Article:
Long-lasting cognitive abnormalities after COVID-19

Roberta Ferrucci, Michelangelo Dini, Elisabetta Groppo, Chiara Rosci, Maria Rita Reitano, Francesca Bai, Barbara Poletti, Agostino Brugnera, Vincenzo Silani, Antonella D’Arminio Monforte, Alberto Priori

Research output: Contribution to journalArticlepeer-review


Considering the mechanisms capable of causing brain alterations in COVID-19, we aimed to study the occurrence of cognitive abnormalities in the months following hospital discharge. We recruited 38 (aged 22-74 years; 27 males) patients hospitalized for complications of SARS-CoV-2 infection in nonintensive COVID units. Participants underwent neuropsychological testing about 5 months after hospital discharge. Of all patients, 42.1% had processing speed deficits, while 26.3% showed delayed verbal recall deficits. Twenty-one percent presented with deficits in both processing speed and verbal memory. Bivariate analysis revealed a positive correlation between the lowest arterial oxygen partial pressure (PaO2) to fractional inspired oxygen (FiO2) (P/F) ratio during hospitalization and verbal memory consolidation performance (SRT-LTS score, r = 0.404, p = 0.027), as well as a positive correlation between SpO2 levels upon hospital arrival and delayed verbal recall performance (SRT-D score, rs = 0.373, p = 0.042). Acute respiratory distress syndrome (ARDS) during hospitalization was associated with worse verbal memory performance (ARDS vs. no ARDS: SRT-LTS mean score = 30.63 ± 13.33 vs. 44.50 ± 13.16, p = 0.007; SRT-D mean score = 5.95 ± 2.56 vs. 8.10 ± 2.62, p = 0.029). Cognitive abnormalities can frequently be found in COVID-19 patients 5 months after hospital discharge. Increased fatigability, deficits of concentration and memory, and overall decreased cognitive speed months after hospital discharge can interfere with work and daily activities.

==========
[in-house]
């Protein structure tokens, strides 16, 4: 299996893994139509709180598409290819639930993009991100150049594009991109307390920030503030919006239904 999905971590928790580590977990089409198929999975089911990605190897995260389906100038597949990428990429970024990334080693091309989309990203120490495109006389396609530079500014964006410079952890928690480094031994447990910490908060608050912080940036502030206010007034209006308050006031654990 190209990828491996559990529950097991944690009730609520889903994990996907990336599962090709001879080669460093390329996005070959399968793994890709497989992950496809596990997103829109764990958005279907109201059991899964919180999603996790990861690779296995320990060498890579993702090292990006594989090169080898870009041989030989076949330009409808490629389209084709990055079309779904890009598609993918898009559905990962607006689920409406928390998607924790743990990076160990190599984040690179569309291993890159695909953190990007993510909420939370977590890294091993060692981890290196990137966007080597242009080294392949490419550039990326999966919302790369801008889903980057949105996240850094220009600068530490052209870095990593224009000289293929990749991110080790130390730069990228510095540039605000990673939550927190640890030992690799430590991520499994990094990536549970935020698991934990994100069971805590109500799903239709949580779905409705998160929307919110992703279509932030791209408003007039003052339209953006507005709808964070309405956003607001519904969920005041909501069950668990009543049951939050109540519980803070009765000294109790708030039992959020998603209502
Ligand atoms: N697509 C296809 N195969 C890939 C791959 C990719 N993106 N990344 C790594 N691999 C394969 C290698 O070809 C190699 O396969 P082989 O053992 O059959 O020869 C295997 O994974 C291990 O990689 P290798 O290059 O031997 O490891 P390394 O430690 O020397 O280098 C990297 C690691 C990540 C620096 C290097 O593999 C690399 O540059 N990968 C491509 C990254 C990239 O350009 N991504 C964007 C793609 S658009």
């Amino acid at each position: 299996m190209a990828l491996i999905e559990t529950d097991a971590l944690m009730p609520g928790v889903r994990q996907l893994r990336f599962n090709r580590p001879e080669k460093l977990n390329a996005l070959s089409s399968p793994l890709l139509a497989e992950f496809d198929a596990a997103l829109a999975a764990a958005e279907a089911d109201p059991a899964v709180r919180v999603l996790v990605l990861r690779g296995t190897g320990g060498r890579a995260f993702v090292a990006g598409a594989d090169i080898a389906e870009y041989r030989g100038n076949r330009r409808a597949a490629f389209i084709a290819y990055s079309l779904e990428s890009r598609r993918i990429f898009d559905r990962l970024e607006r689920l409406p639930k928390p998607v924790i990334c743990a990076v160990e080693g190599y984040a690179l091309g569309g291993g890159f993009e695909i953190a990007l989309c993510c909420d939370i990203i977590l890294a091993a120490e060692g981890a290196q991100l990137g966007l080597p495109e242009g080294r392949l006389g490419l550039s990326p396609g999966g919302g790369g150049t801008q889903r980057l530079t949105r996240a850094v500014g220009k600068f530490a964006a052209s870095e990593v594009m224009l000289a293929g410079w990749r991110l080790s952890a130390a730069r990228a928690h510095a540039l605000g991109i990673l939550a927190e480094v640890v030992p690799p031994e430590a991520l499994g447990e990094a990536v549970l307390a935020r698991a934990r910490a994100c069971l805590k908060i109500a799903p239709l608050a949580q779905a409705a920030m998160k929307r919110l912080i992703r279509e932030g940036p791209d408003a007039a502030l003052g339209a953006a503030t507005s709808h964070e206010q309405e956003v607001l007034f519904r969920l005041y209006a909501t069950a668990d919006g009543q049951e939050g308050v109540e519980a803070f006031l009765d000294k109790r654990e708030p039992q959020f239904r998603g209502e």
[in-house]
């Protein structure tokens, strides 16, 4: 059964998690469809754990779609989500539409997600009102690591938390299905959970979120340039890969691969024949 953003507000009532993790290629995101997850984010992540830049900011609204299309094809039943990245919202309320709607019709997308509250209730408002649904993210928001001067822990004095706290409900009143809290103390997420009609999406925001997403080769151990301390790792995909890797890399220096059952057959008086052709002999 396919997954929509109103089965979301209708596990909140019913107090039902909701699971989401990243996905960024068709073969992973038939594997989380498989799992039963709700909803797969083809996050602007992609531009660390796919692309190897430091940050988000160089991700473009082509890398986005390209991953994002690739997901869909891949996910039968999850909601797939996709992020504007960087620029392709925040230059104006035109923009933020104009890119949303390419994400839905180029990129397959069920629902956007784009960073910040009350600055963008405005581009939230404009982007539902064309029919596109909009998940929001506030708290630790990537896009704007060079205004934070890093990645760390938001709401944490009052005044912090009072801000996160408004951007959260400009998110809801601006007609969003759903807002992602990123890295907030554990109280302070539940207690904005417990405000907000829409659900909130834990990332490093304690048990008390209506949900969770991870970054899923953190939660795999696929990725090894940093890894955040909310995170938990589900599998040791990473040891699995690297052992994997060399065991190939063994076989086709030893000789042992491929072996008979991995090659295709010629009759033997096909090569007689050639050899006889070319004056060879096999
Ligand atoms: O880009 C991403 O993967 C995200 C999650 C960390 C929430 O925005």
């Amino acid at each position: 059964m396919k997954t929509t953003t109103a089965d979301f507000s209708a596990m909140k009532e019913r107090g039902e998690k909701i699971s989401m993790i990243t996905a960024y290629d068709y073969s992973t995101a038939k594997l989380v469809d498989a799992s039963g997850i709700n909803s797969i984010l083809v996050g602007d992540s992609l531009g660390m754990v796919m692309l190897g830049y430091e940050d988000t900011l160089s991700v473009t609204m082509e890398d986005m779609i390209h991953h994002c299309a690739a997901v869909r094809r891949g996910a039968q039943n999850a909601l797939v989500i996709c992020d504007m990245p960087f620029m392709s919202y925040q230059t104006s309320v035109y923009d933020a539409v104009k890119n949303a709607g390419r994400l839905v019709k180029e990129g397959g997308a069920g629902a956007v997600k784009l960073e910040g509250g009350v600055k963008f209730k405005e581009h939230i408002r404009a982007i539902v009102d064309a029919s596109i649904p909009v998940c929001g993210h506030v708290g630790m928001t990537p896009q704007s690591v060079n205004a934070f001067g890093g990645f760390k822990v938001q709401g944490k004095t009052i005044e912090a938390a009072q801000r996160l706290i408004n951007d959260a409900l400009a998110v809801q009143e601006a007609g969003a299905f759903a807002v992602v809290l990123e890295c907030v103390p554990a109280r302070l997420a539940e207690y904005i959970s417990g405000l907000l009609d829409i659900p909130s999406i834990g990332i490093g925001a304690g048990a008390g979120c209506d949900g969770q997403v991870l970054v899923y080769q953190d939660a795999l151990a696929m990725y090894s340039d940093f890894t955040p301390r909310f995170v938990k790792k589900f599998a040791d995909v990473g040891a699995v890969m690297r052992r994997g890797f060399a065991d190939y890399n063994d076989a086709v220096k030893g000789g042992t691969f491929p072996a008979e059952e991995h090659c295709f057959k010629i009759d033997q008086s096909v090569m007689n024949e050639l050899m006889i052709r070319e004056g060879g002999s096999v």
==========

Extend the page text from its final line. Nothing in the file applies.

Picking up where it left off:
Original languageEnglish
Article number235
Pages (from-to)1-11
Number of pages11
JournalBrain Sciences
Issue number2
Publication statusPublished - Feb 2021


  • Acute respiratory distress syndrome
  • Cognition
  • COVID-19
  • Processing speed

ASJC Scopus subject areas

  • Neuroscience(all)


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